Having said this, it is important to note that any discussion about gender politics in Somalia has to take into account three important factors – Islam, Somali culture and traditions and the country’s political history. The impact of these three factors on Somali women’s participation in the politics and power-sharing of Somali is complex and multidimensional and affect women’s health, wealth and their ability to participate meaningfully in the socio-economic development of the country.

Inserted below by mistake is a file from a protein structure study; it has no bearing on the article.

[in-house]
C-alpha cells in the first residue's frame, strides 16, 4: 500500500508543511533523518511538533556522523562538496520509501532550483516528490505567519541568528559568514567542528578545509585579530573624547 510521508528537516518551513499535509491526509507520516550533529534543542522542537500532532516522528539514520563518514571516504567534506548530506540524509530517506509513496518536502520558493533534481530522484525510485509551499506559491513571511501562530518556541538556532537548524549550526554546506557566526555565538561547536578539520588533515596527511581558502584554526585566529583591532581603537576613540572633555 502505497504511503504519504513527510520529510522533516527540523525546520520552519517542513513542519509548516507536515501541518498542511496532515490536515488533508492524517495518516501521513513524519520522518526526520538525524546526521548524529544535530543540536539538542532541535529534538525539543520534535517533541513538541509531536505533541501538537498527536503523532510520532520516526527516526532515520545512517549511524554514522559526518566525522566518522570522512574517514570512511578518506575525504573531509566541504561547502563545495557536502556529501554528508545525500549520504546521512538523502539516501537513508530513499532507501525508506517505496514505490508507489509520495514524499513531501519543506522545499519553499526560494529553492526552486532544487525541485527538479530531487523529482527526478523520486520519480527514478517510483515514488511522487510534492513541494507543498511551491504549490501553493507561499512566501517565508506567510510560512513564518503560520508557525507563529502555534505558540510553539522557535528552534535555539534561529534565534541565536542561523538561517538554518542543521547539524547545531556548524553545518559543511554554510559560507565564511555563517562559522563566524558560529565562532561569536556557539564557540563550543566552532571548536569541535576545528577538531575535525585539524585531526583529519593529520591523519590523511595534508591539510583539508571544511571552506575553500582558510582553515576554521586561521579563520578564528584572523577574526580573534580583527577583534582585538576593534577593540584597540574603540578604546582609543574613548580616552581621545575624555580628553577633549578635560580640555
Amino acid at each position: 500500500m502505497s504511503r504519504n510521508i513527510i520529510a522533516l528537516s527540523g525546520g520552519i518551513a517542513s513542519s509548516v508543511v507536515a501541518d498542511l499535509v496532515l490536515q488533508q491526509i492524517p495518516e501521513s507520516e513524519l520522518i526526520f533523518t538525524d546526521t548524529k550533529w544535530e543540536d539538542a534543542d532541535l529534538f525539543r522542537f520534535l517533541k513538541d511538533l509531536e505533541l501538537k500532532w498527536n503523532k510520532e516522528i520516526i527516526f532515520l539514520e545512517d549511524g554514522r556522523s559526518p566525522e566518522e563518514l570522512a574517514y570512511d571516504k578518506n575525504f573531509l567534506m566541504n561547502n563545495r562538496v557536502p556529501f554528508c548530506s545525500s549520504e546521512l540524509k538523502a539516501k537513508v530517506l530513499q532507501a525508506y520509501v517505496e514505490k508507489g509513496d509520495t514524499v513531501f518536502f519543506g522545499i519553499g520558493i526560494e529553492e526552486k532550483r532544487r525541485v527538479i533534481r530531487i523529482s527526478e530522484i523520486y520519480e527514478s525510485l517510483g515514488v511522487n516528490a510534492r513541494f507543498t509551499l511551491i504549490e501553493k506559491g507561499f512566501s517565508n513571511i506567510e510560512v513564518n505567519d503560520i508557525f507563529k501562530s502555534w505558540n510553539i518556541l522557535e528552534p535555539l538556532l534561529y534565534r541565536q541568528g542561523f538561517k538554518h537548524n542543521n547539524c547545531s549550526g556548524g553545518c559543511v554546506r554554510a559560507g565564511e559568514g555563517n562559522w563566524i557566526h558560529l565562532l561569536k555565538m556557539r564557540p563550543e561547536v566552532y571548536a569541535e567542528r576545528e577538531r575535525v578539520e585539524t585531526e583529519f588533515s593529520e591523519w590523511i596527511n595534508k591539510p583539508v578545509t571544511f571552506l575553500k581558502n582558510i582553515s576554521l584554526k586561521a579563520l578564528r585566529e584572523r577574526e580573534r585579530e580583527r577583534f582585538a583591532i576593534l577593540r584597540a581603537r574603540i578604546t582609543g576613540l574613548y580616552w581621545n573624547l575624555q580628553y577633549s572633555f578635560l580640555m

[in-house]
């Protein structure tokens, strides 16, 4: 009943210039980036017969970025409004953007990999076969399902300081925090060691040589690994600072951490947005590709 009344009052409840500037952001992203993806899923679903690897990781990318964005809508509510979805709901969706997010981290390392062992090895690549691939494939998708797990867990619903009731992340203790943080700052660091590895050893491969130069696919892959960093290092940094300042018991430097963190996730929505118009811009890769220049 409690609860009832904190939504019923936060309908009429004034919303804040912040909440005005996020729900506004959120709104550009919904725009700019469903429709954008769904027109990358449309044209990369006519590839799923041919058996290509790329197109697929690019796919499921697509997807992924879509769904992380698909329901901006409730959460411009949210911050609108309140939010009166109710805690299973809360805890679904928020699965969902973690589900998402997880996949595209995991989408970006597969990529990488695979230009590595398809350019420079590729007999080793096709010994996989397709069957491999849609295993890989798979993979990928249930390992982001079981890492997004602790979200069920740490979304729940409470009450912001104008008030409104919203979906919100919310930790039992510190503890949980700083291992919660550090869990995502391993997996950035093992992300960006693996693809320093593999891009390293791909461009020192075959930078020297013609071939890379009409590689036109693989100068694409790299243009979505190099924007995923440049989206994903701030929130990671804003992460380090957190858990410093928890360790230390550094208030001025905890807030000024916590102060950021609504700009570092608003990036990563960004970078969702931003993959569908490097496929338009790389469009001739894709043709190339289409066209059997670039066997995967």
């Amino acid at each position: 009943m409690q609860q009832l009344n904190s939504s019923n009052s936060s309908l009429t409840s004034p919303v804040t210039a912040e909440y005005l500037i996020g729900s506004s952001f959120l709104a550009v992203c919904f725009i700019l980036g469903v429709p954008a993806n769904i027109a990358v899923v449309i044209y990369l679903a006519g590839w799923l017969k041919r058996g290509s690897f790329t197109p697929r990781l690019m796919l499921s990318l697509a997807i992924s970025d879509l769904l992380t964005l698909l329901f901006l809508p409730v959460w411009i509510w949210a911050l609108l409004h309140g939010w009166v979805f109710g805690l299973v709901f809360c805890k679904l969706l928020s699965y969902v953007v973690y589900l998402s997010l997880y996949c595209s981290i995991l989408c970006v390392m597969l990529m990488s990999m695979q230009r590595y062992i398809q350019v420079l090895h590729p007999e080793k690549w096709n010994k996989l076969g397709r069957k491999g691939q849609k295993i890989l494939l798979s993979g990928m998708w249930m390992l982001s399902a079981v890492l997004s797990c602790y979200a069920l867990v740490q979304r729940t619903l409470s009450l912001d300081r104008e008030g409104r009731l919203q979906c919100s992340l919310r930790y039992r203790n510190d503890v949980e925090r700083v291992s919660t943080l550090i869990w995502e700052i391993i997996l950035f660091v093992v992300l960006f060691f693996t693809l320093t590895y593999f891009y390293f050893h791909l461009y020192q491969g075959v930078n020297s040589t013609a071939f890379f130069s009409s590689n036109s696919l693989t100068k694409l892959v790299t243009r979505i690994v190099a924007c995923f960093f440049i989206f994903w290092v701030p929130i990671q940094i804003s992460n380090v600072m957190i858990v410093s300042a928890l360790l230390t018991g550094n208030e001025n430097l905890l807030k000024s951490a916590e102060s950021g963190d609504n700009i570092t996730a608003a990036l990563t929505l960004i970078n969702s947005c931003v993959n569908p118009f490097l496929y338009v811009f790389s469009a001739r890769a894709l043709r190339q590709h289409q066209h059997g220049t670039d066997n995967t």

Somalis are nearly 100% Sunni Muslims and overwhelmingly belong to the Shafi’i school within Sunni Islam. The question of women and political roles has always been a contentious issue within the Islamic faith. Several majority-Muslim nations such as Turkey, Pakistan, and Bangladesh had female leaders.[8] In the case of Somalia, some conservative clerics oppose women holding leadership positions basing their opposition primarily but not exclusively on a Hadith that says “a people led by a woman will not prosper”.[9] Others inside and outside Somalia, however, argue women can vote and hold leadership position. [10] In an interview with the Imam of Abubakr Al-Sadiq mosque in Nairobi on 18 February 2017, the Imam stated that “Islam allows women to be consulted as part of the Shura (The compulsory consultations before a decision is taken on behalf of the Ummah – Muslim nation) and can hold leadership positions especially those concerned with women’s issues as long as it does not encroach on their ability to perform their Islamic duties”.[11]